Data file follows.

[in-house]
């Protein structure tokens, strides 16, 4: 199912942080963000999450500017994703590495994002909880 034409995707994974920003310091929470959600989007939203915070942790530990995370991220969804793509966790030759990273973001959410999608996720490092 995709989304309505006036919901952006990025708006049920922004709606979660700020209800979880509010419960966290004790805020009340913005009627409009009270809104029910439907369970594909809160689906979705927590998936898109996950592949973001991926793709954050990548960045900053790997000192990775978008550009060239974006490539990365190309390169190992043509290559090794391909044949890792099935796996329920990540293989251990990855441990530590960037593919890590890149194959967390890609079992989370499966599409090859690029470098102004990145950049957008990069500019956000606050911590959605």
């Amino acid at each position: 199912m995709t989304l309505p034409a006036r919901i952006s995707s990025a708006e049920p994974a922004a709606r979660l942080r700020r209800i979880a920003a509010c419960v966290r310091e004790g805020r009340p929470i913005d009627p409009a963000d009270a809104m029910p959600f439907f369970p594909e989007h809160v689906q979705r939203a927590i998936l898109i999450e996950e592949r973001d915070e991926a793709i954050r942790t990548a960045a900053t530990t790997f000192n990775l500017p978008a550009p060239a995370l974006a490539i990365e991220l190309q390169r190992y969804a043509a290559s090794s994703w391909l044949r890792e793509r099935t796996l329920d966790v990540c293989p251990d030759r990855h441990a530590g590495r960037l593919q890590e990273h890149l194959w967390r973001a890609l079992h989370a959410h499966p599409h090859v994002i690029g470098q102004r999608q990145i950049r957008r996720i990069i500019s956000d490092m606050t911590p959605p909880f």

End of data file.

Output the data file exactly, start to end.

[in-house]
């Protein structure tokens, strides 16, 4: 199912942080963000999450500017994703590495994002909880 034409995707994974920003310091929470959600989007939203915070942790530990995370991220969804793509966790030759990273973001959410999608996720490092 995709989304309505006036919901952006990025708006049920922004709606979660700020209800979880509010419960966290004790805020009340913005009627409009009270809104029910439907369970594909809160689906979705927590998936898109996950592949973001991926793709954050990548960045900053790997000192990775978008550009060239974006490539990365190309390169190992043509290559090794391909044949890792099935796996329920990540293989251990990855441990530590960037593919890590890149194959967390890609079992989370499966599409090859690029470098102004990145950049957008990069500019956000606050911590959605």
């Amino acid at each position: 199912m995709t989304l309505p034409a006036r919901i952006s995707s990025a708006e049920p994974a922004a709606r979660l942080r700020r209800i979880a920003a509010c419960v966290r310091e004790g805020r009340p929470i913005d009627p409009a963000d009270a809104m029910p959600f439907f369970p594909e989007h809160v689906q979705r939203a927590i998936l898109i999450e996950e592949r973001d915070e991926a793709i954050r942790t990548a960045a900053t530990t790997f000192n990775l500017p978008a550009p060239a995370l974006a490539i990365e991220l190309q390169r190992y969804a043509a290559s090794s994703w391909l044949r890792e793509r099935t796996l329920d966790v990540c293989p251990d030759r990855h441990a530590g590495r960037l593919q890590e990273h890149l194959w967390r973001a890609l079992h989370a959410h499966p599409h090859v994002i690029g470098q102004r999608q990145i950049r957008r996720i990069i500019s956000d490092m606050t911590p959605p909880f």